Aleksandr Kotelnikov's father P I Kotelnikov was a colleague of Lobachevsky and, in fact, the only one of his colleagues to publicly praise his great geometrical achievements during his lifetime. This connection between Kotelnikov's father and Lobachevsky is important since the Lobachevsky connection was to play a large role in Kotelnikov's work throughout his life.
Kotelnikov was educated at the University of Kazan, graduating in 1884. After this he taught at a gymnasium in Kazan before entering the Department of Mechanics at Kazan to work for his university teachers qualification. He began teaching at Kazan University in 1893, then in 1896 he received his Master's Degree.
The thesis he presented for the Master's Degree was The Cross-Product Calculus and Certain of its Applications in Geometry and Mechanics. This thesis applied vector methods in theoretical mechanics, and he was to teach this vector approach to mechanics throughout his life.
Kotelnikov obtained his doctorate in 1899 for a thesis The Projective Theory of Vectors which generalised the vector calculus to the non-euclidean spaces of Lobachevsky and Riemann. He also applied this to mechanics in non-euclidean spaces. Much of his career is spent working on physics and non-euclidean geometry.
In 1899, the year he received his doctorate, he was appointed professor and Head of the Department of Pure Mathematics at the University of Kiev. Perhaps it is worth pointing out that in many countries today a doctorate is a lower degree, essentially a degree of a level to start university teaching. This was equivalent to the Master's Degree referred to here, where the doctorate was really the qualification necessary to become a professor.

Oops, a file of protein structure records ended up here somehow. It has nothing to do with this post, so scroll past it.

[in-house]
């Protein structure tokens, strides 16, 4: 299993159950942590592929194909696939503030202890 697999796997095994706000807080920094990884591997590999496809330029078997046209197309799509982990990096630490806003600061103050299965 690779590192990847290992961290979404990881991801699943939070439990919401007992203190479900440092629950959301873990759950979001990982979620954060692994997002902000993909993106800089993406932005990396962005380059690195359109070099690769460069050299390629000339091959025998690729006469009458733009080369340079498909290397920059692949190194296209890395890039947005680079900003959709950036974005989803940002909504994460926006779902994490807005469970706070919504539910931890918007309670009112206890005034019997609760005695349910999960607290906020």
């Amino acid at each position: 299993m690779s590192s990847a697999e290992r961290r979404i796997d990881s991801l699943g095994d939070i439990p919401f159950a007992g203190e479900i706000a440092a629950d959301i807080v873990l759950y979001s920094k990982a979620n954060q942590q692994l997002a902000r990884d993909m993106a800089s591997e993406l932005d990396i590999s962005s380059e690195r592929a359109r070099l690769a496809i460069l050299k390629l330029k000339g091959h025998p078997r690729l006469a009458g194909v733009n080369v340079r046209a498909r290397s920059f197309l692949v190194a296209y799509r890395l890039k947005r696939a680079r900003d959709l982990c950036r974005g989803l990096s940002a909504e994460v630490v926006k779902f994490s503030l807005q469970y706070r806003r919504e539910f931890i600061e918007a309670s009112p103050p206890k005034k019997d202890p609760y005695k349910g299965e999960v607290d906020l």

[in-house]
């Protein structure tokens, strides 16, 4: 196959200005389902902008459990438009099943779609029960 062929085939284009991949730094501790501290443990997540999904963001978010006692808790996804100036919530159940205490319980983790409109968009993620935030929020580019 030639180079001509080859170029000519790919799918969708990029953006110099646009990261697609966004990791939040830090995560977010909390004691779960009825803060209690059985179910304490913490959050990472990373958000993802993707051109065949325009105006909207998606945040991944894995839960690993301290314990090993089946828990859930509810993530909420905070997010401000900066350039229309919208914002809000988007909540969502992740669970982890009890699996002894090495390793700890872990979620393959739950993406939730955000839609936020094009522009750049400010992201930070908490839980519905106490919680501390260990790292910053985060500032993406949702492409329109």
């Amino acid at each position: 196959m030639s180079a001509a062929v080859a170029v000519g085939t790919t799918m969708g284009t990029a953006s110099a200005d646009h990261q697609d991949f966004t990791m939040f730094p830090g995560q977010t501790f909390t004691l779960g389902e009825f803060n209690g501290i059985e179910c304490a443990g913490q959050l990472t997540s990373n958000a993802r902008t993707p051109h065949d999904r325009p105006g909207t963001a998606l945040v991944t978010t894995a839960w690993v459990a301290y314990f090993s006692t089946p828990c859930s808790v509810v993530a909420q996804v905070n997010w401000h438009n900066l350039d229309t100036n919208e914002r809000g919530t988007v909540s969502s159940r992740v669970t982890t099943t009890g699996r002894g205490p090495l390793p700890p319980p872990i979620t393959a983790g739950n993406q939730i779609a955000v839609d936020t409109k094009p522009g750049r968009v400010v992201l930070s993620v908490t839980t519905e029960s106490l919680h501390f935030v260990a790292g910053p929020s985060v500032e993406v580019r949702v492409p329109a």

In 1904 Kotelnikov left Kiev and returned to Kazan to become professor and Head of the Department of Pure Mathematics at the University. After 10 years he went back to Kiev again, this time o become Head of Theoretical Mechanics at the Polytechnical Institute. After another 10 years he moved, in 1924, to Moscow, where he worked at the Bauman Technical College until his death in 1944.
In 1927 he published one of his most important works, The Principle of Relativity and Lobachevsky's Geometry. He also worked on quaternions and applied them to mechanics and geometry.
Among his other major pieces of work was to edit the Complete Works of two mathematicians, Lobachevsky and Zhukovsky. He received many honours for his work, being named Honoured Scientist in 1934, then one year before he died he was awarded the State Prize of the USSR.
Article by: J J O'Connor and E F Robertson
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